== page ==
Helping Your Children Learn to be Kind

No items found.

Kindness is something we learn in proximity to others. It is receiving empathy that makes giving empathy intuitive, not having our other responses shamed.

Just like we give children the opportunity to learn math and reading and don't expect it to make sense overnight or after one instruction, we can give children the developmental space they need to learn what kindness feels like and what a great thing it truly is.

P.S. neurodivergent children may look less "kind" or like they are struggling to learn it because their brains are focusing differently and they need specific learning tools. If you are doing this well and it's not working, might be worth seeking an evaluation thru your school etc.

This is some text inside of a div block.
No items found.

Join the Attachment Nerd Herd

Complete access for $29

Similar to what you just watched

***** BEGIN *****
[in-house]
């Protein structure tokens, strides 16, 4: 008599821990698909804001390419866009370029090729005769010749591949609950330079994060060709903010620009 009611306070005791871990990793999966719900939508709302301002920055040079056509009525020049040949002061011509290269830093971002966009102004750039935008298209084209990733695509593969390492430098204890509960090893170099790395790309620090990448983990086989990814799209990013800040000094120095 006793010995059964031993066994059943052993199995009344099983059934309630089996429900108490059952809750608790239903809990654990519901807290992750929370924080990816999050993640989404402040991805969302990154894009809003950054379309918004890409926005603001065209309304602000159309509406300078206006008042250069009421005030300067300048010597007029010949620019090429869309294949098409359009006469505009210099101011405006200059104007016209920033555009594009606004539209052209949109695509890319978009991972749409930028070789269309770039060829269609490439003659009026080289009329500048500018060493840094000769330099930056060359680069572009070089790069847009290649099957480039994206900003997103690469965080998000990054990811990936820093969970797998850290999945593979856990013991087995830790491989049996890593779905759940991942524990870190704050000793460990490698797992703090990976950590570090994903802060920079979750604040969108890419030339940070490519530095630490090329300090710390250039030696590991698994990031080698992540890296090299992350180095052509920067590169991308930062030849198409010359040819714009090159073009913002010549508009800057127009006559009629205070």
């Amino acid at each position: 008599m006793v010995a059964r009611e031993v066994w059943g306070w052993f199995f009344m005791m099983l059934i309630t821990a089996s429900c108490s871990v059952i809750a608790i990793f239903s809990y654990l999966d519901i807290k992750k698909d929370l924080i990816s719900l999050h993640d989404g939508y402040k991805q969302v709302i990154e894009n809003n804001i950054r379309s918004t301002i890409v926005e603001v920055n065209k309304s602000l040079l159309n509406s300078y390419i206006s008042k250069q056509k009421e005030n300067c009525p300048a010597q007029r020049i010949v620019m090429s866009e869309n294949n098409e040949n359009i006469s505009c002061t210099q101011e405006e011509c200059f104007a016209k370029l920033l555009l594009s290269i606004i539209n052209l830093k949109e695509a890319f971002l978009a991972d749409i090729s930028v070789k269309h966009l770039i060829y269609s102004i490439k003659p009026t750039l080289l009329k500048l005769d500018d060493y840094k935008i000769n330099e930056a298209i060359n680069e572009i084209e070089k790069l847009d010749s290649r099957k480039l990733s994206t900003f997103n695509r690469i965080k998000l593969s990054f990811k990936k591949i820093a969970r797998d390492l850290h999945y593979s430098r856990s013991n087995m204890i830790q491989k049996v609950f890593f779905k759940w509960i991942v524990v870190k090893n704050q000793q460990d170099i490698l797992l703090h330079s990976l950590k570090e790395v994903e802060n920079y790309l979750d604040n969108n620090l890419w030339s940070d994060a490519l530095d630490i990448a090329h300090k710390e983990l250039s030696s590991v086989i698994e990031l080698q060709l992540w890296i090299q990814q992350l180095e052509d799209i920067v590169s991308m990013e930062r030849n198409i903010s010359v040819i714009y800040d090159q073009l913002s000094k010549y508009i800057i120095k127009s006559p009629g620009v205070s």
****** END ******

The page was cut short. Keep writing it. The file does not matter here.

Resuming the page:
Responsiveness Does Not Spoil Children

Discover why responding attentively to your young children won't make them weak, self-centered and dependent adults, as research shows that emotional attunement and responsiveness from caregivers helps children feel safe and develop better awareness and focus in relationships, whereas ignoring their emotional needs leads to heightened fear states that make it hard for them to learn the nuances of relationships - check out the recommended studies to learn more and trust your instincts for care.

How to Help Your Child Gain a Growth Mindset

In this Q&A video, Alicia Malnati shares three tips to help your children love learning for the sake of learning, including setting challenging but attainable goals, emphasizing effort over innate ability, and praising specific tactics rather than traits.

Staying Calm When Your Child is Not

Learn how to regulate your emotions and offer calm and compassionate support to your child when they are upset, even if you experienced childhood trauma or lack of emotional support from your parents, in this insightful video that emphasizes the importance of parking your inner child in a safe place, attending to their needs, and returning to being the parent your child needs.

Your free video usage has reached its limit.
Access this Video
Already a member? Login Here